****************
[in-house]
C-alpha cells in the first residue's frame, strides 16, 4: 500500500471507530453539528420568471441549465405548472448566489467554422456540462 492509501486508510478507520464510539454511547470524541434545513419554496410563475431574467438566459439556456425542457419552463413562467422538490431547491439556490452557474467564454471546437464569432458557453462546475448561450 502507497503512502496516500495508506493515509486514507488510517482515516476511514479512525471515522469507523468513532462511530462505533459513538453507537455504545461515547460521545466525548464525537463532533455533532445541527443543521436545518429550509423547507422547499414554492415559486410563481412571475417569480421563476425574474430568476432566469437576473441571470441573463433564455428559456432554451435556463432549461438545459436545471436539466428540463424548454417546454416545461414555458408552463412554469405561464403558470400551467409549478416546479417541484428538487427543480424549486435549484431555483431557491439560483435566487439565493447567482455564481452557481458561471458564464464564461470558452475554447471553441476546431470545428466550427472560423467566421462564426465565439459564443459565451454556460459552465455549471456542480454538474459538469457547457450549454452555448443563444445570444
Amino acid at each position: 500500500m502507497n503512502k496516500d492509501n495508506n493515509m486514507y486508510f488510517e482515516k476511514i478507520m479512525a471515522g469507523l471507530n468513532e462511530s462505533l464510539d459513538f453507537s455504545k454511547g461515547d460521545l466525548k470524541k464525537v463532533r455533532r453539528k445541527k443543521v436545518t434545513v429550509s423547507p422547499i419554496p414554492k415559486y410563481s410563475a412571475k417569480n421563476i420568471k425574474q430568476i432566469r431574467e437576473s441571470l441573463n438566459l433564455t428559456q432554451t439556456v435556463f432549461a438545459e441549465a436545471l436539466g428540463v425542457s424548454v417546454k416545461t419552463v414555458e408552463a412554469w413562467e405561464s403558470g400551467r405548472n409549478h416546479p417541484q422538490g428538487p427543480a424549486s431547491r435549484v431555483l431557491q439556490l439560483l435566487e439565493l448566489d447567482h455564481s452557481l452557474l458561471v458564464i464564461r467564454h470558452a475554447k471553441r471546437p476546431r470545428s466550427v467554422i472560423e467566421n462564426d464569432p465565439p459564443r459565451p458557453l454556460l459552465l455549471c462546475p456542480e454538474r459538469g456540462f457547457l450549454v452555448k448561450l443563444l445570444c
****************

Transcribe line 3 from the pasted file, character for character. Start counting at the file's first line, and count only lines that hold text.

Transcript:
Amino acid at each position: 500500500m502507497n503512502k496516500d492509501n495508506n493515509m486514507y486508510f488510517e482515516k476511514i478507520m479512525a471515522g469507523l471507530n468513532e462511530s462505533l464510539d459513538f453507537s455504545k454511547g461515547d460521545l466525548k470524541k464525537v463532533r455533532r453539528k445541527k443543521v436545518t434545513v429550509s423547507p422547499i419554496p414554492k415559486y410563481s410563475a412571475k417569480n421563476i420568471k425574474q430568476i432566469r431574467e437576473s441571470l441573463n438566459l433564455t428559456q432554451t439556456v435556463f432549461a438545459e441549465a436545471l436539466g428540463v425542457s424548454v417546454k416545461t419552463v414555458e408552463a412554469w413562467e405561464s403558470g400551467r405548472n409549478h416546479p417541484q422538490g428538487p427543480a424549486s431547491r435549484v431555483l431557491q439556490l439560483l435566487e439565493l448566489d447567482h455564481s452557481l452557474l458561471v458564464i464564461r467564454h470558452a475554447k471553441r471546437p476546431r470545428s466550427v467554422i472560423e467566421n462564426d464569432p465565439p459564443r459565451p458557453l454556460l459552465l455549471c462546475p456542480e454538474r459538469g456540462f457547457l450549454v452555448k448561450l443563444l445570444c